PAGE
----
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In November, the leaves fall and the president violates cherished traditions

Donald Trump | AP Photo

Donald Trump | AP Photo

The trees are bare. Dry leaves blow around the yards, the gutters. Leaves of all sorts. Maple leaves. Oak leaves. Big catalpa leaves and tiny linden leaves. Yellow ginkgo leaves. Serrated elm leaves. Oval ash leaves. Buckeye and hickory and persimmon. Beech and redbud and poplar. Many, many leaves.

Of course there are, you might be grumbling. It’s November. Get to the point.

The point being that belaboring what everyone already knows gets dull. Which is why I haven’t been commenting on Donald Trump lately. Once we’ve established — and boy have we ever — that the man is a liar, bully and fraud busily trampling cherished American institutions, each new instance of deceit, intimidation, chicanery and blasphemy, well, at this point it’s just another leaf in a huuuuge pile.

Over the weekend, however, Trump violated a norm so long established that, speaking personally, I felt a kind of awe. It was impressive. While the world leaders went to the American cemetery in France to mark the centennial since the end of World War I and honor Americans killed, Trump stayed in his room. The White House explained that it was raining: “logistical difficulties caused by the weather.”

The Internet erupted with photographs of Barack Obama in a downpour, drenched to the skin, doing what leaders do. No need to stop there. Begin at the beginning: George Washington, riding to his inauguration in … c’mon, anybody? … New York City. In Philadelphia it began to rain, and his entourage urged him to get into a carriage. The Father of Our Country waved that off. He would remain on horseback, like his escort.

“How different is power when derived from its own just source,” gushed an onlooker. “Our beloved magistrate delights to show, upon all occasions, that he is a man.”

From then until now, no president was so enfeebled as to ignore this tradition. Franklin D. Roosevelt, his legs ruined by polio, faced a particularly brutal second inauguration. A day of rain and “penetrating cold” the inauguration committee suggested the inauguration be moved indoors, despite the crowd already gathered.

“No,” FDR replied. “If those people can take it, so can I.” Driven to the ceremony in a closed car, he had a convertible brought around, over Secret Service objections, and returned to the White House exposed to the deluge.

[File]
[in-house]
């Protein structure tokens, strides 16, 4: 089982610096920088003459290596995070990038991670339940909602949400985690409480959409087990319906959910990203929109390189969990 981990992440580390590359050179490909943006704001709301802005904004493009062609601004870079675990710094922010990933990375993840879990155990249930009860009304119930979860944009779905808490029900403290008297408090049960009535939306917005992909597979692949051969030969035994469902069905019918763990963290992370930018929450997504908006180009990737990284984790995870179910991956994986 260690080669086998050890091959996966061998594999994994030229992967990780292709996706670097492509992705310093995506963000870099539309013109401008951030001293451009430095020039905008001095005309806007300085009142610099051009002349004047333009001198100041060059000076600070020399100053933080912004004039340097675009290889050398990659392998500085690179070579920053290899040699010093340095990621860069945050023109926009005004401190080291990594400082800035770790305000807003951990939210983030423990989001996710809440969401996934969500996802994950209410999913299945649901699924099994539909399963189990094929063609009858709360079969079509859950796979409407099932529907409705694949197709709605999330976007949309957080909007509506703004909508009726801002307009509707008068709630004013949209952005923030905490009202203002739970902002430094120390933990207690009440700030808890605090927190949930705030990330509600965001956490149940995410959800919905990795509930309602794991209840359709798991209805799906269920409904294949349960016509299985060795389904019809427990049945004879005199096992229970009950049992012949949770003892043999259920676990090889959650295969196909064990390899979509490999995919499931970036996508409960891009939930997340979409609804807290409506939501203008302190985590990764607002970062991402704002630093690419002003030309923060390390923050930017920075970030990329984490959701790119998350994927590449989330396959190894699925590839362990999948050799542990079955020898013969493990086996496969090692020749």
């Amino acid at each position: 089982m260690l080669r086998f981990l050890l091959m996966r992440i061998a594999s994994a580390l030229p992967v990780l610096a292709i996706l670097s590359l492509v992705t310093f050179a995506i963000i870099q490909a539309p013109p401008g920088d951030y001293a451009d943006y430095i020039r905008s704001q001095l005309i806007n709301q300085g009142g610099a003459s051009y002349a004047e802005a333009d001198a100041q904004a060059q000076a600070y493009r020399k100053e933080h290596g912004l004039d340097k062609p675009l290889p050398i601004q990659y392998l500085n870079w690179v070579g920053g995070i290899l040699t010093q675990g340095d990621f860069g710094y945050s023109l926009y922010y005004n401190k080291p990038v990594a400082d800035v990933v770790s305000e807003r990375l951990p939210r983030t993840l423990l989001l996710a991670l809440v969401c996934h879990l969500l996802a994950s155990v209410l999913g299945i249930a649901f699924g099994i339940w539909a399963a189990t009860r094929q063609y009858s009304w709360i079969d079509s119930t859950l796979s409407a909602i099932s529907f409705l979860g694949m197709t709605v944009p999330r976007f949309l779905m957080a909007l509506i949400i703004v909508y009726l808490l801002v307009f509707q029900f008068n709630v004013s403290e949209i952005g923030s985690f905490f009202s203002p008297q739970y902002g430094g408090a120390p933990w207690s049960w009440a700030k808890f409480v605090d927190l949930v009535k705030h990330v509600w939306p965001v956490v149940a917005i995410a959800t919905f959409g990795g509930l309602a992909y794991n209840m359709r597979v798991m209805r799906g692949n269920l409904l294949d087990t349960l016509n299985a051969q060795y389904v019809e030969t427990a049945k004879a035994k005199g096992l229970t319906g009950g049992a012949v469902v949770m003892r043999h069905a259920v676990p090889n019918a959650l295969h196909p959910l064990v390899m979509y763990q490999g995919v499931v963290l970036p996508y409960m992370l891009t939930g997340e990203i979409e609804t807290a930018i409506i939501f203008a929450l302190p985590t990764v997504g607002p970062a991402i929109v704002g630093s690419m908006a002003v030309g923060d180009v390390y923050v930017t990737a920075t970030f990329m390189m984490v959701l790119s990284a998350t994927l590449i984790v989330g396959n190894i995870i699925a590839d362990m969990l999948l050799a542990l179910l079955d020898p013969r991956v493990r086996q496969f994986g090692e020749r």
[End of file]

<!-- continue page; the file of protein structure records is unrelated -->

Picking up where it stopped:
And on and on. You get the idea.

Why is this important? Perhaps it isn’t. To be frank, I didn’t put much stock in the weather story being the real reason. The truth could be something far worse, and I won’t speculate, except to point out this is an area where presidential lying has historical precedence: why not say the man has a cold? The cover story used to whisk John F. Kennedy from Chicago back to Washington at the height of the Cuban Missile Crisis. I assume Trump’s handlers lacked the mental agility. Or just didn’t care, and they have an argument to back them up: anybody who still supports Trump isn’t doing the whole process new information thing anymore. What matters the excuse? They might as well have said the president was busy molesting a chambermaid.

Though I imagine that, just as patriotic Americans weary of even contemplating new examples of the gross unsuitability of the president that shower us daily, there must be some GOP fringe becoming fed up with a man who could both shun an event honoring America’s war dead and promote a religious fanatic investigated for sitting on the board of a company that defrauded vets: Matthew G. Whitaker, our acting attorney general. The latter is the more important act, since it may be illegal. Whitaker will take effort to be gotten rid of, along with Trump and, eventually, every quisling who stood with him.

Just like leaves. “Falling” is too passive a term for what leaves do. Gravity isn’t pulling the leaves off, nor is the wind batting them away. Rather, the trees are actually flinging their leaves, using special cells located where the stem meets the branch called “abscission” cells, whose name shares the same root as “scissors.” Cutting away the dead, useless part so as not to sap scarce resources over the long winter. Something for us to keep in mind. Conserve your resources during dark, cold times. Pick your battles. Save your effort for when it counts.